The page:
Scott, G. Richard, & Irish, J. D. (2017). Human Tooth Crown and Root Morphology. Cambridge University Press. https://doi.org/10.1017/9781316156629
Scott, G. Richard, Maier, C., & Heim, K. (2016). Identifying and Recording Key Morphological (Nonmetric) Crown and Root Traits. In J. D. Irish & G. R. Scott (Eds.), A Companion to Dental Anthropology (First Edit, pp. 245–264). John Wiley & Sons, Inc. https://doi.org/10.1002/9781118845486.ch17
Scott, G. Richard, Pilloud, M. A., Navega, D., Coelho, J. d’Oliveira, Cunha, E., & Irish, J. D. (2018). rASUDAS: A New Web-Based Application for Estimating Ancestry from Tooth Morphology. Forensic Anthropology, 1(1), 18–31.
Scott, G. Richard, Schmitz, K., Heim, K. N., Paul, K. S., Schomberg, R., & Pilloud, M. A. (2018). Sinodonty, Sundadonty, and the Beringian Standstill model: Issues of timing and migrations into the New World. Quaternary International, 466, 233–246. https://doi.org/https://doi.org/10.1016/j.quaint.2016.04.027
Scott, G. Richard, & Turner II, C. G. (1997). The Anthropology of Modern Human Teeth: Dental Morphology and its Variation in Recent Human Populations. In Cambridge Studies in Biological and Evolutionary Anthropology. Cambridge University Press. https://doi.org/DOI: 10.1017/CBO9781316529843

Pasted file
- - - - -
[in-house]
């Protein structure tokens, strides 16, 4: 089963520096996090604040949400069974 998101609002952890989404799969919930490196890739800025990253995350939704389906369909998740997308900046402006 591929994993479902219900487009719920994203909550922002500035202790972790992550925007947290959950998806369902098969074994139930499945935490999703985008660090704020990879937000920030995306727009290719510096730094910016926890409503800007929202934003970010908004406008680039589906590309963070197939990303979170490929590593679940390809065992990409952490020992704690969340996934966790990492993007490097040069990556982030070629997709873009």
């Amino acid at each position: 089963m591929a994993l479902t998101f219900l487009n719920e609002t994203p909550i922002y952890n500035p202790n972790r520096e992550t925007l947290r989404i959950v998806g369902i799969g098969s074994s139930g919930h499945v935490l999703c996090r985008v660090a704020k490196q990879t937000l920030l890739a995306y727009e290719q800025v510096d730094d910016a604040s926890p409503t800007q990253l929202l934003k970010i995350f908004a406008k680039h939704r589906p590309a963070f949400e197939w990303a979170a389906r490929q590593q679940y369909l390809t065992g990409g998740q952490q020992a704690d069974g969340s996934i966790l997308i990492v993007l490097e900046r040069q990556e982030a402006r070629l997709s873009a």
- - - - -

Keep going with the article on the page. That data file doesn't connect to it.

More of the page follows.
Smith, B. H. (1984). Patterns of molar wear in hunger-gatherers and agriculturalists. American Journal of Physical Anthropology, 63(1), 39–56. https://doi.org/10.1002/ajpa.1330630107
Stojanowski, C. M., & Johnson, K. M. (2015). Observer error, dental wear, and the inference of new world sundadonty. American Journal of Physical Anthropology, 156(3), 349–362. https://doi.org/10.1002/ajpa.22653
Stojanowski, C. M., Johnson, K. M., & Duncan, W. N. (2013). Geographic patterns of Early Holocene New World dental morphological variation. Dental Anthropology, 26(3), 7–15.
Sutter, R. C. (2005). The prehistoric peopling of South America as inferred from epigenetic dental traits. Andean Past, 7(1), 183–217.